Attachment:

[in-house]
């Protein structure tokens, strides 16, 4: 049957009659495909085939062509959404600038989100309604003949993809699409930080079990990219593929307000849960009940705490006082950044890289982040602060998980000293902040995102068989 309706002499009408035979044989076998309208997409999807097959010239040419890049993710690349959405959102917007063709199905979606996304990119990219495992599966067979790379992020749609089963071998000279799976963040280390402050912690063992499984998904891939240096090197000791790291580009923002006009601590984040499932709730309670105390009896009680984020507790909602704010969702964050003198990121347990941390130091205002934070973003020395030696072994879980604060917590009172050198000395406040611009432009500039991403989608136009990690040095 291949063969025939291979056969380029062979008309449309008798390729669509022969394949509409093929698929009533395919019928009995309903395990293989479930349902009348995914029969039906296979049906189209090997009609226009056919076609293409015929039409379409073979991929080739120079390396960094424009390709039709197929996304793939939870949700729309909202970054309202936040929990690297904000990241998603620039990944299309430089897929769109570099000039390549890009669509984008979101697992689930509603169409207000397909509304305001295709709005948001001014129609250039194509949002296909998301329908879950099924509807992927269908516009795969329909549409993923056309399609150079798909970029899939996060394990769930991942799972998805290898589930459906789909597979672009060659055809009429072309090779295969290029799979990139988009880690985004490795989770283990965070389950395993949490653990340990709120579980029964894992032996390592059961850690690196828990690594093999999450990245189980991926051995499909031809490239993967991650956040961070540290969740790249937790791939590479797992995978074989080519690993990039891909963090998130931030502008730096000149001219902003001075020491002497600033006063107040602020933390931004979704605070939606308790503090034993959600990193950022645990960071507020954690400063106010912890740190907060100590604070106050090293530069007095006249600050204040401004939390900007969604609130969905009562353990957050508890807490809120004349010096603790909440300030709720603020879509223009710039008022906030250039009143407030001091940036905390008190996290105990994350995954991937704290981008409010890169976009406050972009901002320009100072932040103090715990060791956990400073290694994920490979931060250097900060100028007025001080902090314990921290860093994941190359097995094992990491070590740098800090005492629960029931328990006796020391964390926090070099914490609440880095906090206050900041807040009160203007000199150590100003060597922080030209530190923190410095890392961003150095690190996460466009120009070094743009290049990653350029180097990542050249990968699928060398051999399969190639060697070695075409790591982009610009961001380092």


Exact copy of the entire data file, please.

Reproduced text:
[in-house]
């Protein structure tokens, strides 16, 4: 049957009659495909085939062509959404600038989100309604003949993809699409930080079990990219593929307000849960009940705490006082950044890289982040602060998980000293902040995102068989 309706002499009408035979044989076998309208997409999807097959010239040419890049993710690349959405959102917007063709199905979606996304990119990219495992599966067979790379992020749609089963071998000279799976963040280390402050912690063992499984998904891939240096090197000791790291580009923002006009601590984040499932709730309670105390009896009680984020507790909602704010969702964050003198990121347990941390130091205002934070973003020395030696072994879980604060917590009172050198000395406040611009432009500039991403989608136009990690040095 291949063969025939291979056969380029062979008309449309008798390729669509022969394949509409093929698929009533395919019928009995309903395990293989479930349902009348995914029969039906296979049906189209090997009609226009056919076609293409015929039409379409073979991929080739120079390396960094424009390709039709197929996304793939939870949700729309909202970054309202936040929990690297904000990241998603620039990944299309430089897929769109570099000039390549890009669509984008979101697992689930509603169409207000397909509304305001295709709005948001001014129609250039194509949002296909998301329908879950099924509807992927269908516009795969329909549409993923056309399609150079798909970029899939996060394990769930991942799972998805290898589930459906789909597979672009060659055809009429072309090779295969290029799979990139988009880690985004490795989770283990965070389950395993949490653990340990709120579980029964894992032996390592059961850690690196828990690594093999999450990245189980991926051995499909031809490239993967991650956040961070540290969740790249937790791939590479797992995978074989080519690993990039891909963090998130931030502008730096000149001219902003001075020491002497600033006063107040602020933390931004979704605070939606308790503090034993959600990193950022645990960071507020954690400063106010912890740190907060100590604070106050090293530069007095006249600050204040401004939390900007969604609130969905009562353990957050508890807490809120004349010096603790909440300030709720603020879509223009710039008022906030250039009143407030001091940036905390008190996290105990994350995954991937704290981008409010890169976009406050972009901002320009100072932040103090715990060791956990400073290694994920490979931060250097900060100028007025001080902090314990921290860093994941190359097995094992990491070590740098800090005492629960029931328990006796020391964390926090070099914490609440880095906090206050900041807040009160203007000199150590100003060597922080030209530190923190410095890392961003150095690190996460466009120009070094743009290049990653350029180097990542050249990968699928060398051999399969190639060697070695075409790591982009610009961001380092």